Since many of us know people who are affected, hearing those depressing daily reports of people losing their homes due to our ailing economy has been hard to take.
But imagine losing your town?
That has been the unfortunate hand dealt to the people who populated the once-proud coal-mining town of Centralia. Associated Press writer Michael Rubinkam's enlightening article in Saturday's edition of the TIMES NEWS tells of a village in its final death throes. Because of the underground mine fire, which has been burning since 1962, Rubinkam said Centralia now resembles a "moonscape."
Many of us who are sons or grandsons of coal miners can sympathize since so many of the small towns in this region owe their existence to the coal industry.
All efforts to save Centralia have proved futile. By the early 1980s, the toxic carbon monoxide fumes seeping out of the ground and into homes had reached life threatening levels, causing a mass exodus.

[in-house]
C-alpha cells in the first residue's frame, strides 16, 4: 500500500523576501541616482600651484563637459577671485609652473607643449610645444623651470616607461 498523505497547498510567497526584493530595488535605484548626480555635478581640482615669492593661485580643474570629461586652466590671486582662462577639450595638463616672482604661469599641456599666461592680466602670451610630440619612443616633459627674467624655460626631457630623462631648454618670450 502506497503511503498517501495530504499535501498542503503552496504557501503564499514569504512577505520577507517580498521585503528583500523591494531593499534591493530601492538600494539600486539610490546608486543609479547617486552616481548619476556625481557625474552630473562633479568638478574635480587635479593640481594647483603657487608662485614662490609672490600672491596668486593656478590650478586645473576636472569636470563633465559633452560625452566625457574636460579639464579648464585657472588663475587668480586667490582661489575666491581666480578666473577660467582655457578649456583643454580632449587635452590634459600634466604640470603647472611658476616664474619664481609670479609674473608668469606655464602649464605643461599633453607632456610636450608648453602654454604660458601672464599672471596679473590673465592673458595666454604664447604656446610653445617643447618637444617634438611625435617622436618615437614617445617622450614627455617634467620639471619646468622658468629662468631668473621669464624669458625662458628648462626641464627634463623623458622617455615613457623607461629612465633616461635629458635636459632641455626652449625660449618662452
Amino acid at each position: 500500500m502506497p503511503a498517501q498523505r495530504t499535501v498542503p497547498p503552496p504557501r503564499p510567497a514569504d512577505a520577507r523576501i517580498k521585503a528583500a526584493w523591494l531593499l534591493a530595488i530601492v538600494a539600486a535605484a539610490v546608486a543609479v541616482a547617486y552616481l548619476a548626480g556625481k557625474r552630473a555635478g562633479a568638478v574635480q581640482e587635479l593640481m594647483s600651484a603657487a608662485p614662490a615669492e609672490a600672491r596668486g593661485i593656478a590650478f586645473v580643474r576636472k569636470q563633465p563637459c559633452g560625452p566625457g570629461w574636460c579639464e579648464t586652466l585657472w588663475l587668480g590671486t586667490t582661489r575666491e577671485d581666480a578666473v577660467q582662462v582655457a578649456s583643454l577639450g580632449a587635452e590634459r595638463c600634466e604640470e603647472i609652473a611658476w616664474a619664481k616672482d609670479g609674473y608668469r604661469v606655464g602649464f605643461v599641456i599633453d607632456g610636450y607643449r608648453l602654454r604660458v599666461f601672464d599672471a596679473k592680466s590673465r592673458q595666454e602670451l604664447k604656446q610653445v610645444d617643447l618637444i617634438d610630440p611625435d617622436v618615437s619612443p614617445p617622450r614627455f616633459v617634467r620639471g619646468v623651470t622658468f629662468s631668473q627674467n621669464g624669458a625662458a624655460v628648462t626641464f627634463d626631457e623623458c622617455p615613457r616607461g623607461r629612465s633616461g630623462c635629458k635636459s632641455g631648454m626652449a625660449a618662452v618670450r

Because the mine fire was so advanced, the government's attempt to subsidize the massive attempt to save the town from the fire was like pouring money down a giant sink hole, which literally, it had become. A defining moment in the town's demise came in 1981, when a 12-year-old boy nearly died after being sucked into a cavernous opening in the ground which was full of hot, noxious fumes.
Over the nearly five decades the fire has been burning, it has cost the state over $40 million. One engineering study released in 1983 said that the fire could burn for another century or even more, and "could conceivably spread over an area of approximately 3,700 acres."
Most heart-wrenching is seeing those few holdouts who remain in their homes, clinging to their meager earthly possessions. They remain in their homesteads even after the dwellings were seized through eminent domain in the early 1990s. But now, the state is moving as quickly as possible to possess these remaining homes in order to have them leveled.
The generations that helped build the town have given up hope for any kind of revival. The expression that "those who live by the sword die by the sword" can apply here.
In Centralia's case, that sword turned out to be the large vein of coal it was built over.
By Jim Zbick